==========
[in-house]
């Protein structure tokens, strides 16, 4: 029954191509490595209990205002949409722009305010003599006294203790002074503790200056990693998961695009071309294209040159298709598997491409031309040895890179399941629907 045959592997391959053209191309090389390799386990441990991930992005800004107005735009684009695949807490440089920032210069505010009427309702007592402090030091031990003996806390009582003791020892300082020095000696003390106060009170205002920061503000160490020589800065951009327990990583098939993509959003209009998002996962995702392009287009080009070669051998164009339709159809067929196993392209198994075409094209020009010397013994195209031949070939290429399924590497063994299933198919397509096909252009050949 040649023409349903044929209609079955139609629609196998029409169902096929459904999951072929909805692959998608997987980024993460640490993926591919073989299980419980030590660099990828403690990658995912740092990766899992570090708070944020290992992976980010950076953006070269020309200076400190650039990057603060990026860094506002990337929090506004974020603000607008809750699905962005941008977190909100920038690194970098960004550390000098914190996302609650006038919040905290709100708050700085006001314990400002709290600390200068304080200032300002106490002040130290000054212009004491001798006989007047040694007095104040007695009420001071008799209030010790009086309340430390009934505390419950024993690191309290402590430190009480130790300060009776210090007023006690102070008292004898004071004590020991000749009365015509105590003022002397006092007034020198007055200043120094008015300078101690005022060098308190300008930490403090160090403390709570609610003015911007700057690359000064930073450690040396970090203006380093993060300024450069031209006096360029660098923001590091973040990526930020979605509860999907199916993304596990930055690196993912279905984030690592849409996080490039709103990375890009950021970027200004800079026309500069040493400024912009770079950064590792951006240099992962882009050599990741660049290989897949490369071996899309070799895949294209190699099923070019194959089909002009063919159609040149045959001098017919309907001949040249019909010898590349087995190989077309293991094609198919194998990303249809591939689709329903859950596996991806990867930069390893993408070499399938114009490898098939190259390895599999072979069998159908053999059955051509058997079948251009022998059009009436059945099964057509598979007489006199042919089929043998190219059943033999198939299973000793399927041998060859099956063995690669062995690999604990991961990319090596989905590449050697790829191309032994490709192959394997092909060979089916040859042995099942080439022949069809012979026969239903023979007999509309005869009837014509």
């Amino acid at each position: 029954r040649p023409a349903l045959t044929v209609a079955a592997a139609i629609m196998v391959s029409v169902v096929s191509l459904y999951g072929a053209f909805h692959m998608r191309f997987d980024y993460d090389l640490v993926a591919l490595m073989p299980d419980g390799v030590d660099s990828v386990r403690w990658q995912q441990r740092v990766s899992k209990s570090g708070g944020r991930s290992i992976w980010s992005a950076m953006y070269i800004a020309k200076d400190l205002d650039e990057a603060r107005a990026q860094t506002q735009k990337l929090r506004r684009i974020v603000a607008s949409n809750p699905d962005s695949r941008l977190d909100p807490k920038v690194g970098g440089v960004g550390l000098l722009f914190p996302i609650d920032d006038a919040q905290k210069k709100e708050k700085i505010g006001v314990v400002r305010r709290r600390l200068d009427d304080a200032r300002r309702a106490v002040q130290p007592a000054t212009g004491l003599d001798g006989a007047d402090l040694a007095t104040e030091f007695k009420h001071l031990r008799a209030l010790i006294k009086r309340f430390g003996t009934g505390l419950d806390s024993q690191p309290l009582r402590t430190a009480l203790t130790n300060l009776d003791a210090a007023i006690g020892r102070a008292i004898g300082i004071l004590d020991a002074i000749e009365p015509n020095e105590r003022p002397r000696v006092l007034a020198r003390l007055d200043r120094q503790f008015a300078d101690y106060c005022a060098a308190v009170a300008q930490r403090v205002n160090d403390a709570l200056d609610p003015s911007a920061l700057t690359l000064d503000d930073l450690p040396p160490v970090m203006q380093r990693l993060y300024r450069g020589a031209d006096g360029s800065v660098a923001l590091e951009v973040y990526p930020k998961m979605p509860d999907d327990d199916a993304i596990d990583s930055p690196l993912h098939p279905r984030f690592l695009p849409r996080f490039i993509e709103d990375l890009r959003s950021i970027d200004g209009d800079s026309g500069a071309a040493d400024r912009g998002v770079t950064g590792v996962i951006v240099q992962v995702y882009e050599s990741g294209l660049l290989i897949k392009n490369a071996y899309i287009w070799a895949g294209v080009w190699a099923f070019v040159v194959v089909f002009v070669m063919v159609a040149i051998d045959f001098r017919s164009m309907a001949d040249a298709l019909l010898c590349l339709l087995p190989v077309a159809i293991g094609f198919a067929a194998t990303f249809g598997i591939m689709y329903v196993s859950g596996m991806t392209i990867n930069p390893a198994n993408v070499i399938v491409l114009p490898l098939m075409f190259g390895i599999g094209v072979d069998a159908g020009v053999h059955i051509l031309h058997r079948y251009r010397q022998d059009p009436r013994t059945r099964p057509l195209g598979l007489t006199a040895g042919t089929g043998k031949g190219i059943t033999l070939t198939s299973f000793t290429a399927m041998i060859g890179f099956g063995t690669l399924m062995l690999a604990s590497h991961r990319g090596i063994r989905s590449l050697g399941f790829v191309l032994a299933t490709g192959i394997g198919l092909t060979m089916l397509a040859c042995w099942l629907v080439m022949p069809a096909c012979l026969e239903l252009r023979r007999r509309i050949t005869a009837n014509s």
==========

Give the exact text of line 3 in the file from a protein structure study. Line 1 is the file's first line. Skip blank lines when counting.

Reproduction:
């Amino acid at each position: 029954r040649p023409a349903l045959t044929v209609a079955a592997a139609i629609m196998v391959s029409v169902v096929s191509l459904y999951g072929a053209f909805h692959m998608r191309f997987d980024y993460d090389l640490v993926a591919l490595m073989p299980d419980g390799v030590d660099s990828v386990r403690w990658q995912q441990r740092v990766s899992k209990s570090g708070g944020r991930s290992i992976w980010s992005a950076m953006y070269i800004a020309k200076d400190l205002d650039e990057a603060r107005a990026q860094t506002q735009k990337l929090r506004r684009i974020v603000a607008s949409n809750p699905d962005s695949r941008l977190d909100p807490k920038v690194g970098g440089v960004g550390l000098l722009f914190p996302i609650d920032d006038a919040q905290k210069k709100e708050k700085i505010g006001v314990v400002r305010r709290r600390l200068d009427d304080a200032r300002r309702a106490v002040q130290p007592a000054t212009g004491l003599d001798g006989a007047d402090l040694a007095t104040e030091f007695k009420h001071l031990r008799a209030l010790i006294k009086r309340f430390g003996t009934g505390l419950d806390s024993q690191p309290l009582r402590t430190a009480l203790t130790n300060l009776d003791a210090a007023i006690g020892r102070a008292i004898g300082i004071l004590d020991a002074i000749e009365p015509n020095e105590r003022p002397r000696v006092l007034a020198r003390l007055d200043r120094q503790f008015a300078d101690y106060c005022a060098a308190v009170a300008q930490r403090v205002n160090d403390a709570l200056d609610p003015s911007a920061l700057t690359l000064d503000d930073l450690p040396p160490v970090m203006q380093r990693l993060y300024r450069g020589a031209d006096g360029s800065v660098a923001l590091e951009v973040y990526p930020k998961m979605p509860d999907d327990d199916a993304i596990d990583s930055p690196l993912h098939p279905r984030f690592l695009p849409r996080f490039i993509e709103d990375l890009r959003s950021i970027d200004g209009d800079s026309g500069a071309a040493d400024r912009g998002v770079t950064g590792v996962i951006v240099q992962v995702y882009e050599s990741g294209l660049l290989i897949k392009n490369a071996y899309i287009w070799a895949g294209v080009w190699a099923f070019v040159v194959v089909f002009v070669m063919v159609a040149i051998d045959f001098r017919s164009m309907a001949d040249a298709l019909l010898c590349l339709l087995p190989v077309a159809i293991g094609f198919a067929a194998t990303f249809g598997i591939m689709y329903v196993s859950g596996m991806t392209i990867n930069p390893a198994n993408v070499i399938v491409l114009p490898l098939m075409f190259g390895i599999g094209v072979d069998a159908g020009v053999h059955i051509l031309h058997r079948y251009r010397q022998d059009p009436r013994t059945r099964p057509l195209g598979l007489t006199a040895g042919t089929g043998k031949g190219i059943t033999l070939t198939s299973f000793t290429a399927m041998i060859g890179f099956g063995t690669l399924m062995l690999a604990s590497h991961r990319g090596i063994r989905s590449l050697g399941f790829v191309l032994a299933t490709g192959i394997g198919l092909t060979m089916l397509a040859c042995w099942l629907v080439m022949p069809a096909c012979l026969e239903l252009r023979r007999r509309i050949t005869a009837n014509s």